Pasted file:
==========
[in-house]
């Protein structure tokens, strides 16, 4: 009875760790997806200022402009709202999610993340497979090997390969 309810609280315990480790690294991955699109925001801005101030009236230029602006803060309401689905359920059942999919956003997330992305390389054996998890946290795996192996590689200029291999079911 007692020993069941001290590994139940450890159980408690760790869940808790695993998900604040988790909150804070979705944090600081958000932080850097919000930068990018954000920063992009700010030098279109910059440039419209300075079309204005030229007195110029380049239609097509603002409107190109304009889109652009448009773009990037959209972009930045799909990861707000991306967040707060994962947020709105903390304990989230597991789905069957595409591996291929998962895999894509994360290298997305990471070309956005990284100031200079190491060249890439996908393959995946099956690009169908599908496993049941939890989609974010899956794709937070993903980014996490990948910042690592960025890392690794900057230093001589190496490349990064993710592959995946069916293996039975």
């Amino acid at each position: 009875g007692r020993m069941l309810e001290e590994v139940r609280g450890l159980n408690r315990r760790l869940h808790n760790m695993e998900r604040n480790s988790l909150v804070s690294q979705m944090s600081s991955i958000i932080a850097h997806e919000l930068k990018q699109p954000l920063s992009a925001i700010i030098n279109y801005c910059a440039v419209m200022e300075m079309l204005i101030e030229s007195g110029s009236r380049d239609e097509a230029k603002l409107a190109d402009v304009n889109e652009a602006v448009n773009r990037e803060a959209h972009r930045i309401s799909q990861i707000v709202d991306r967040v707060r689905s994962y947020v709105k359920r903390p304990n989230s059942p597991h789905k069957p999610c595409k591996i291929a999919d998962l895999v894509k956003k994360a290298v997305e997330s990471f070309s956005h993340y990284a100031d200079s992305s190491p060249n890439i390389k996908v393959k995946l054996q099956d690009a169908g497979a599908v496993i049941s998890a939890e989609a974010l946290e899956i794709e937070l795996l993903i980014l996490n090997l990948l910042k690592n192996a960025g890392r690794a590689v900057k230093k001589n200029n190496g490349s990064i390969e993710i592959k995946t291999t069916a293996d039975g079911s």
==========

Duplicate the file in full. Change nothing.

[in-house]
């Protein structure tokens, strides 16, 4: 009875760790997806200022402009709202999610993340497979090997390969 309810609280315990480790690294991955699109925001801005101030009236230029602006803060309401689905359920059942999919956003997330992305390389054996998890946290795996192996590689200029291999079911 007692020993069941001290590994139940450890159980408690760790869940808790695993998900604040988790909150804070979705944090600081958000932080850097919000930068990018954000920063992009700010030098279109910059440039419209300075079309204005030229007195110029380049239609097509603002409107190109304009889109652009448009773009990037959209972009930045799909990861707000991306967040707060994962947020709105903390304990989230597991789905069957595409591996291929998962895999894509994360290298997305990471070309956005990284100031200079190491060249890439996908393959995946099956690009169908599908496993049941939890989609974010899956794709937070993903980014996490990948910042690592960025890392690794900057230093001589190496490349990064993710592959995946069916293996039975």
């Amino acid at each position: 009875g007692r020993m069941l309810e001290e590994v139940r609280g450890l159980n408690r315990r760790l869940h808790n760790m695993e998900r604040n480790s988790l909150v804070s690294q979705m944090s600081s991955i958000i932080a850097h997806e919000l930068k990018q699109p954000l920063s992009a925001i700010i030098n279109y801005c910059a440039v419209m200022e300075m079309l204005i101030e030229s007195g110029s009236r380049d239609e097509a230029k603002l409107a190109d402009v304009n889109e652009a602006v448009n773009r990037e803060a959209h972009r930045i309401s799909q990861i707000v709202d991306r967040v707060r689905s994962y947020v709105k359920r903390p304990n989230s059942p597991h789905k069957p999610c595409k591996i291929a999919d998962l895999v894509k956003k994360a290298v997305e997330s990471f070309s956005h993340y990284a100031d200079s992305s190491p060249n890439i390389k996908v393959k995946l054996q099956d690009a169908g497979a599908v496993i049941s998890a939890e989609a974010l946290e899956i794709e937070l795996l993903i980014l996490n090997l990948l910042k690592n192996a960025g890392r690794a590689v900057k230093k001589n200029n190496g490349s990064i390969e993710i592959k995946t291999t069916a293996d039975g079911s």